If confirmed, Sotomayor, 54, would be the first Supreme Court justice of Hispanic descent and only the third woman ever to sit on the panel. She grew up in a Bronx housing project, went on to Princeton University and Yale Law School, and has stirred controversy by saying that judges’ legal findings are informed by their own life experiences as well as their legal research.
Obama, too, has said jurists’ life experiences are a key part of their legal makeup, and he cited Sotomayor’s compelling personal story as one of the motivations for his choice. Aides said Obama met Sotomayor in person for the first time Thursday, and made his decision to nominate her last night.
“Over a distinguished career that spans three decades, Judge Sotomayor has worked at almost every level of our judicial system, providing her with a depth of experience and a breadth of perspective that will be invaluable as a Supreme Court justice,” Obama said.
Describing the sacrifices made by Sotomayor’s parents, who came from Puerto Rico to New York to raise their family and focused all their efforts on their children’s education, Obama said the family exemplified the American dream.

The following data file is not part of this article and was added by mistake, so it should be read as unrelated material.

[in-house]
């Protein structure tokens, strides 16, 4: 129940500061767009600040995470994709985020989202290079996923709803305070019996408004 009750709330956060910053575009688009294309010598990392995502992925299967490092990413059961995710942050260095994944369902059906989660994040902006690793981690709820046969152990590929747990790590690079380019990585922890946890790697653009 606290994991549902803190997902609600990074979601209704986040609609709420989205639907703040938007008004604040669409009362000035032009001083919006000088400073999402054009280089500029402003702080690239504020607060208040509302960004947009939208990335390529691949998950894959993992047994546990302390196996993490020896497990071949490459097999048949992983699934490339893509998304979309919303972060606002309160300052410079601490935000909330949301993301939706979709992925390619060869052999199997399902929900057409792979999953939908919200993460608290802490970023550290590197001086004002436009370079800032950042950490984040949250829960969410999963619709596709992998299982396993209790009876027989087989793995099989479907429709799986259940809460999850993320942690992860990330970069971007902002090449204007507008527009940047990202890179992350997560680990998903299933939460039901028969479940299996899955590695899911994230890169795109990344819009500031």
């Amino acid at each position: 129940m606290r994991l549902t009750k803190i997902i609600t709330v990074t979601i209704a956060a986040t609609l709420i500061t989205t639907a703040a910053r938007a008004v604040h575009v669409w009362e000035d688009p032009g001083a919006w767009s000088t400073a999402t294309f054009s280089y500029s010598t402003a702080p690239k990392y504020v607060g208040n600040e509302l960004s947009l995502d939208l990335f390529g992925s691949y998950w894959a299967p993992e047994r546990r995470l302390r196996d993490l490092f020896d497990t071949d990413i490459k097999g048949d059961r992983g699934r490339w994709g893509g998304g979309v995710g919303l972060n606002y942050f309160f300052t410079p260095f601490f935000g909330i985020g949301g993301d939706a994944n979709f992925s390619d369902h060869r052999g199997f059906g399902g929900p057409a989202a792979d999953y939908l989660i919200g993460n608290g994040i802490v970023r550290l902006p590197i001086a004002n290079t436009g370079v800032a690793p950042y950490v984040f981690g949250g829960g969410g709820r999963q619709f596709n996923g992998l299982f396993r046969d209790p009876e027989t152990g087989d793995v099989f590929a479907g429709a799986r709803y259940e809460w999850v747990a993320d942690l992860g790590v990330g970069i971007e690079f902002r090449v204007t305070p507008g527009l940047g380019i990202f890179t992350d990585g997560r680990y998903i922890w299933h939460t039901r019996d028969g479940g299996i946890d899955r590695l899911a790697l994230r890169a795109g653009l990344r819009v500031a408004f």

Obama said of his nominee, “Walking in the door, she would bring more experience on the bench and more varied experience on the bench than anyone currently serving on the United States Supreme Court had when they were appointed.”
Congresswoman Barbara Lee this week voted for a national credit card bill of rights to protect consumers against unfair practices.
The legislation, passed with an overwhelming bipartisan majority of 361– 64, will now go on to President Barack Obama’s desk to be signed into law. The law would end the unfair practices of the credit card industry and protect consumers from the abusive tactics that have driven so many Americans deeper and deeper into debt.